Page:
Time impacts every aspect of our lives. Yet, despite our seemingly intimate relationship with time, many would be hard-pressed to define it. So, exactly what is time?
For millennia, philosophers and scientists have proposed and argued theories about time, but very few have resulted in any kind of consensus. And while there still remains no complete definition, in its strictest sense, time is a unit of measure. We use it to describe an event, or the duration of or between them. This is true both in everyday matters, as well as in mathematics. Colloquially, we might say something like “time marches on” when speaking about life’s forward movement, while physicists would characterize this perceived experience as the “arrow of time.”
Beyond time’s symptomatic effects, however, the true essence of the phenomenon remains controversial and mysterious. While physicists can use units of time within their equations, questions such as "How does time work?" continue to confound the scientific community. Indeed, as the superficial layers of time get pulled back, common sense and intuitive ideas are challenged, making it difficult to talk about the existential without flirting with something more metaphysical. As a result, the riddle of time has actually led some philosophers and scientists to rethink the entire model of our universe.
In that spirit, let’s explore some scientific theories about time that challenge our own views about reality.
Time Travel Could Be Possible
One indisputable law of existence states that when the topic of time comes up, talk of time travel will soon follow. And while there have been innumerable books, movies, and TV shows dedicated to the subject, science has been short on evidence of time travel’s plausibility.
Einstein’s theory of relativity once again comes into play here, revealing that time travel is indeed possible, though it would require moving close to the speed of light — something currently outside of our engineering reach. Still, if that technical hurdle proved solvable, the math only supports time travel into the future, not the past.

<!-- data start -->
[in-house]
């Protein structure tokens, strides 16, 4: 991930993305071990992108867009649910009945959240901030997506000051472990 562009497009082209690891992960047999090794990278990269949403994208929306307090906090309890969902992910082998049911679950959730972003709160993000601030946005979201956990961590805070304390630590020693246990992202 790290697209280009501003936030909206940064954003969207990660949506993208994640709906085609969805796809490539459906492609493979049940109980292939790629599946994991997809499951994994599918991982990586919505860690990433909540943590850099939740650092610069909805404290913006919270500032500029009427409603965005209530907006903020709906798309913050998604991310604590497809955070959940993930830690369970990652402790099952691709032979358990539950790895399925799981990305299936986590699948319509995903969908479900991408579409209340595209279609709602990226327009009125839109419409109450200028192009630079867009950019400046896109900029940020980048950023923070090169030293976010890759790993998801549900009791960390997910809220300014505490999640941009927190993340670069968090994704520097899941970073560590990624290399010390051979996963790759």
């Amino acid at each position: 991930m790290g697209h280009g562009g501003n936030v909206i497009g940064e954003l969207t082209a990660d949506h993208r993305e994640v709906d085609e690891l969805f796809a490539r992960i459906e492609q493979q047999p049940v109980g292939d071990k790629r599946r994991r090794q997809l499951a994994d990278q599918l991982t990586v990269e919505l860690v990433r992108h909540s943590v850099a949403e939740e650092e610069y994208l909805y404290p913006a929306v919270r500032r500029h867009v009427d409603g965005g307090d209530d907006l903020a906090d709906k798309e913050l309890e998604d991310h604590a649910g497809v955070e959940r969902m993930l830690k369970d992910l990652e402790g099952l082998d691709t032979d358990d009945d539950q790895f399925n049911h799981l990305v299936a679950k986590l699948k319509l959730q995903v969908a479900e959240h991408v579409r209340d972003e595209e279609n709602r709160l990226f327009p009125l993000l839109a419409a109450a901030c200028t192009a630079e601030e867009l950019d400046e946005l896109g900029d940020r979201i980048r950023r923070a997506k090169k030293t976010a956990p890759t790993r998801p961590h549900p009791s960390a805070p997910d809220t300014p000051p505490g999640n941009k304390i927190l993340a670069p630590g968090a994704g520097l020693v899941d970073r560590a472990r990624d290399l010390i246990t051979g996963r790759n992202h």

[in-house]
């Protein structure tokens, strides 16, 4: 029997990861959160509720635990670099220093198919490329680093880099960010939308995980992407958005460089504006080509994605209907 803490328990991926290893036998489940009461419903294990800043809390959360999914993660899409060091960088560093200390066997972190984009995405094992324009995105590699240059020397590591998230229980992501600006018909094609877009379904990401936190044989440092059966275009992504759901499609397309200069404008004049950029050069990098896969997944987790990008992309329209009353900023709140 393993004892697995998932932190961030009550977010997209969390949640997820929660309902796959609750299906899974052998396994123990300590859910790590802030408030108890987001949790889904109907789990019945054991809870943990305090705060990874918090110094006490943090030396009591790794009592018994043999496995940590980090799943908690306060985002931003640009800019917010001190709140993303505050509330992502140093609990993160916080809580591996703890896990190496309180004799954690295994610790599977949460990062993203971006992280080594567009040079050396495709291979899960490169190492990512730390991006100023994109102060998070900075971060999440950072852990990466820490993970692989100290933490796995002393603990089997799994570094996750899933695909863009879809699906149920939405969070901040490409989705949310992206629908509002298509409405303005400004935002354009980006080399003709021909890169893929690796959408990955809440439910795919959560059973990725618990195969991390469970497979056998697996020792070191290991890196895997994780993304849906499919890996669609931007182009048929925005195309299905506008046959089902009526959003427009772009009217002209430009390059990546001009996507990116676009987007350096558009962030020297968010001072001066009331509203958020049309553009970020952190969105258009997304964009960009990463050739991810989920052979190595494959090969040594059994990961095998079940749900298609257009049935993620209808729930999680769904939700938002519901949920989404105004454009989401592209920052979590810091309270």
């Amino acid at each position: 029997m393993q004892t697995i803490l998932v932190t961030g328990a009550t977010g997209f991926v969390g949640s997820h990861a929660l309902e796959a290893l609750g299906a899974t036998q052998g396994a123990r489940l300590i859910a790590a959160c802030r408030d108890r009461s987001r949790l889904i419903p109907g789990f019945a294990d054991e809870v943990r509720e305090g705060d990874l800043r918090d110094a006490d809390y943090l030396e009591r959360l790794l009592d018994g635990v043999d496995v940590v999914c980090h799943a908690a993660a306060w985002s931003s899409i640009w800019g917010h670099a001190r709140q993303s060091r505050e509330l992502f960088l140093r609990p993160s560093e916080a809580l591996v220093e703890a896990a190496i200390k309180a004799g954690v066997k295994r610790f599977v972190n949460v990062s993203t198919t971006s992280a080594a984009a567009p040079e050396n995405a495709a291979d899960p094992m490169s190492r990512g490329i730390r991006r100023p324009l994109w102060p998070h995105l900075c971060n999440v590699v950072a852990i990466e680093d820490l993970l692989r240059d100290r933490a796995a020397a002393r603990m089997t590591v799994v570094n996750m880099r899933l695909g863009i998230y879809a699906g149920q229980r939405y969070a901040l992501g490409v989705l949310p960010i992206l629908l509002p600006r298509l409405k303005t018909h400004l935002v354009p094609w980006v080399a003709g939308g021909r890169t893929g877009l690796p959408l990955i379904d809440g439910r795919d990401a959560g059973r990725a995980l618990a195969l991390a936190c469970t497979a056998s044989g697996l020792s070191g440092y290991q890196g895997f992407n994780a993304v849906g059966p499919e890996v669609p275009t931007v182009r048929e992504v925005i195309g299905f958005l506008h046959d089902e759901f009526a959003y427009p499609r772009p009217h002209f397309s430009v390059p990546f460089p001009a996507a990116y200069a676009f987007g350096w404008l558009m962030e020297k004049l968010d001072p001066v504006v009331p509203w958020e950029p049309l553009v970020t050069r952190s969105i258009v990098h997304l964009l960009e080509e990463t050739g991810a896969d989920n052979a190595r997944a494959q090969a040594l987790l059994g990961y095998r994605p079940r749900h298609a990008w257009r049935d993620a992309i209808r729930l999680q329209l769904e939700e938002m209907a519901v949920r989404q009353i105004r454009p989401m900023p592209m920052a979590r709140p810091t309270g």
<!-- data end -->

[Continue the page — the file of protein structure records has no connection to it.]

Another popular concept that could allow for both forward and backward travel is through the warping of spacetime. Theoretically, this is thought to be possible by way of a wormhole. Again though, the option presents some currently insurmountable obstacles; namely, how does one create a wormhole? As the holy grail of travel, however, the concept is slowly transitioning from the realm of fiction to areas of hard science.
Still, its potential legitimacy leads to many paradoxes and questions like: If time travel will one day be possible, why has no one come back from the future to tell us how to do it yet?
It May Be Impossible To Know What Happened Before The Big Bang, Since Time Didn't Exist
By aiming their telescopes into the distant universe, cosmologists have the ability to look back into the past. This is possible because light takes time to travel, only revealing to us what was happening in the environment when the light left. While modern astronomers can peer back almost 13.8 billion years, they’re shy about 380,000 years of seeing our universe’s Big Bang.
If we’re actually able to see back to the beginning of time one day, it’s doubtful we’ll ever know what came before it. One reason has to do with our limited methods of investigation. They rely (out of necessity) on the known laws of physics, and are thought to breakdown outside of our universe. Another reason is the nature of the universe itself.
It’s widely accepted that the Big Bang was the catalyst for spacetime, which probably means there wasn't space or time before it. Well, at least not in a form we can currently understand.
Time Could Exist Elsewhere
A growing number of scientists believe that our universe could be one among many. The Multiverse hypothesis proposes that there could be one to an infinite number of other universes outside of our own. Some predict these universes would be identical or differ only slightly from ours, while others are imagined to be totally unique.
In the former case, time is likely to exist and behave like it does in our universe. In a radically different universe, however, something similar to time, or perhaps something even more mind-bending and exotic, could exist. In that case, it's close to unfathomable to imagine how their universe would function.
Time Has No Present
The most common sense views on time are related to how we, as a species, directly experience it. We are in a present moment, that moment passes, becomes the past, and the future becomes our new present. This series of perceived moments goes on and continues without delay or fail. However, drawing upon special relativity, Eternalism proposes that we inhabit a "block universe" where dimensional time doesn’t flow at all. In this view, past, present, and future are all part of one, tenseless spacetime mixture.